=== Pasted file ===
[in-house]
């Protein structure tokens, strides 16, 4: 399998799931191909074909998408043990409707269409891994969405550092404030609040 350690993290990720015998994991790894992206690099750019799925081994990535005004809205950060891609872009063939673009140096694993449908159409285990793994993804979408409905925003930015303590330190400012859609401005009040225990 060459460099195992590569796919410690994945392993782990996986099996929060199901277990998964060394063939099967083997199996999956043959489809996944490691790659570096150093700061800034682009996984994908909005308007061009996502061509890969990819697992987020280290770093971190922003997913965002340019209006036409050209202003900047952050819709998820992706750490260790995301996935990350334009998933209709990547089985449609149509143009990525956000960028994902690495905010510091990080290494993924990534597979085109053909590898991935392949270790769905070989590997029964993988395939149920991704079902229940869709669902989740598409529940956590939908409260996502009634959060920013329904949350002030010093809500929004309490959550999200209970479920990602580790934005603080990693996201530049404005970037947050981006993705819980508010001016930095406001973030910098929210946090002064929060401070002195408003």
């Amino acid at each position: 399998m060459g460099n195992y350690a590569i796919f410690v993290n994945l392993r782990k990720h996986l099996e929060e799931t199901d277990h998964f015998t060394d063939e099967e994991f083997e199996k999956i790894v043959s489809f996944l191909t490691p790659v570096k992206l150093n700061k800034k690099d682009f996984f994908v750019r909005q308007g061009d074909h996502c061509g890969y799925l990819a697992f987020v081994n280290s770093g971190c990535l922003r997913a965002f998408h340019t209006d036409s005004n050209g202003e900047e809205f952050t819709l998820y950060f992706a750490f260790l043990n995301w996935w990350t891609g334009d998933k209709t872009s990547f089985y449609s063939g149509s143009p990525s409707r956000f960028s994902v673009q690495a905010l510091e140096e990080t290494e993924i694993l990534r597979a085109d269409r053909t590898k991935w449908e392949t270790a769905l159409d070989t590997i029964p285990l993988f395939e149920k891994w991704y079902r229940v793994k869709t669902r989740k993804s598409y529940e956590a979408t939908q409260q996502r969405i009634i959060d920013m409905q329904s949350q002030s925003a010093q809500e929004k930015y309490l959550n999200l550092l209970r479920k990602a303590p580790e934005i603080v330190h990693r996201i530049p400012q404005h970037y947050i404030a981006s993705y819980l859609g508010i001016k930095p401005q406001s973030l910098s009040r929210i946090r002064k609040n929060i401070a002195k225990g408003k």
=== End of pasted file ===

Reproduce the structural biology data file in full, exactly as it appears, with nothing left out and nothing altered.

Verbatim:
[in-house]
């Protein structure tokens, strides 16, 4: 399998799931191909074909998408043990409707269409891994969405550092404030609040 350690993290990720015998994991790894992206690099750019799925081994990535005004809205950060891609872009063939673009140096694993449908159409285990793994993804979408409905925003930015303590330190400012859609401005009040225990 060459460099195992590569796919410690994945392993782990996986099996929060199901277990998964060394063939099967083997199996999956043959489809996944490691790659570096150093700061800034682009996984994908909005308007061009996502061509890969990819697992987020280290770093971190922003997913965002340019209006036409050209202003900047952050819709998820992706750490260790995301996935990350334009998933209709990547089985449609149509143009990525956000960028994902690495905010510091990080290494993924990534597979085109053909590898991935392949270790769905070989590997029964993988395939149920991704079902229940869709669902989740598409529940956590939908409260996502009634959060920013329904949350002030010093809500929004309490959550999200209970479920990602580790934005603080990693996201530049404005970037947050981006993705819980508010001016930095406001973030910098929210946090002064929060401070002195408003």
């Amino acid at each position: 399998m060459g460099n195992y350690a590569i796919f410690v993290n994945l392993r782990k990720h996986l099996e929060e799931t199901d277990h998964f015998t060394d063939e099967e994991f083997e199996k999956i790894v043959s489809f996944l191909t490691p790659v570096k992206l150093n700061k800034k690099d682009f996984f994908v750019r909005q308007g061009d074909h996502c061509g890969y799925l990819a697992f987020v081994n280290s770093g971190c990535l922003r997913a965002f998408h340019t209006d036409s005004n050209g202003e900047e809205f952050t819709l998820y950060f992706a750490f260790l043990n995301w996935w990350t891609g334009d998933k209709t872009s990547f089985y449609s063939g149509s143009p990525s409707r956000f960028s994902v673009q690495a905010l510091e140096e990080t290494e993924i694993l990534r597979a085109d269409r053909t590898k991935w449908e392949t270790a769905l159409d070989t590997i029964p285990l993988f395939e149920k891994w991704y079902r229940v793994k869709t669902r989740k993804s598409y529940e956590a979408t939908q409260q996502r969405i009634i959060d920013m409905q329904s949350q002030s925003a010093q809500e929004k930015y309490l959550n999200l550092l209970r479920k990602a303590p580790e934005i603080v330190h990693r996201i530049p400012q404005h970037y947050i404030a981006s993705y819980l859609g508010i001016k930095p401005q406001s973030l910098s009040r929210i946090r002064k609040n929060i401070a002195k225990g408003k």